1310: The Bealls: Tom and Polly Beall lived here with three children, Priscilla, Tom and James (Jim)… and for the life of me, I don’t remember James “Jim” Beall when he lived there, but he must have played with us… as he remembered me. I guess us girls played together more. He seemed to have not been in any of my school classes or surely I would have remembered him from school. We hooked up on Facebook and have exchanged many Smoak Avenue memories.

Smoak Ave pic3

Mrs. Beall at the top of the street… photo looking down toward my side of the street. I can see my house in this photo. The neighborhood was still new here… notice no tall trees like today. (Photo courtesy of Jim Beall)

snowman on Smoak2

Snow arriving on Smoak Ave. about 1954… a few years before we moved there. I can just about see the chimney at my house of 1321 Smoak Avenue in this photo. (Photo courtesy of Jim Beall)

1308: C. Boterweg: Two girls, Connie, and Ann… both girls older than me. (Remembered by Jim Beall)

1306: J. W. Jacobs: Clint Jacob’s grandmother. (Remembered by Jim Beall)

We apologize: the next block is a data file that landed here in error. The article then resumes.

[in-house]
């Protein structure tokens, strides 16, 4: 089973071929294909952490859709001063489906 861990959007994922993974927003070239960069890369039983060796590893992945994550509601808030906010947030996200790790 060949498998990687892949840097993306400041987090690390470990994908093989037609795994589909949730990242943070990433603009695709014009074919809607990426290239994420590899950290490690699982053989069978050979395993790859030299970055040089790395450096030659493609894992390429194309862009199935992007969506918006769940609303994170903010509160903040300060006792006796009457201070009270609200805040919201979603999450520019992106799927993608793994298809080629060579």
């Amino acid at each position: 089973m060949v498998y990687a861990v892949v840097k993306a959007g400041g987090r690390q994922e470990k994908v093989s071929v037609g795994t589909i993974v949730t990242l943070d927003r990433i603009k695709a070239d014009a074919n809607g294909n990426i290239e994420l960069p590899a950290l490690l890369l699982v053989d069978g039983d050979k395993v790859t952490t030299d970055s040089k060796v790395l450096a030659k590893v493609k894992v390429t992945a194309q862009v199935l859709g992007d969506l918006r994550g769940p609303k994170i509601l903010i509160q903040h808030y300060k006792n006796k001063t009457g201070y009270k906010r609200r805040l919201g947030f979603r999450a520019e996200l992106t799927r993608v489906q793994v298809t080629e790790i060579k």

1304: Jeff Roper: Beverly Roper was near our age… several brothers and sisters. (Remembered by Jim Beall) I remember a Beverly Roper, but she wasn’t in my grade, maybe a grade up.

1302: G. T. Pierce Jr: Name listed from Perry 1963 telephone book.

1300: E. H. Odom: Sharon was a bit older than Jim and I. (Remembered by Jim Beall)

Smoak Avenue was a fun place for a child to grow up… it was a time when children played outside with no worries of anyone bothering you. All the parents looked out for all the kids… and quickly disciplined you if you needed it. No one contacted that parent if they had disciplined their child… it was just the way it was… it was growing up in good times. We played outside… all day! We played until supper… then played again until dusk… often playing until we were finally called in for the night!

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Read more Family Stories over HERE!

© 2019, copyright Jeanne Bryan Insalaco; all rights reserved

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2019: 52 Ancestors in 52 Weeks – Week 30 (July 22 – July 28): Easy

2019: 52 Ancestors in 52 Weeks – Week 30 (July 22 – July 28): Easy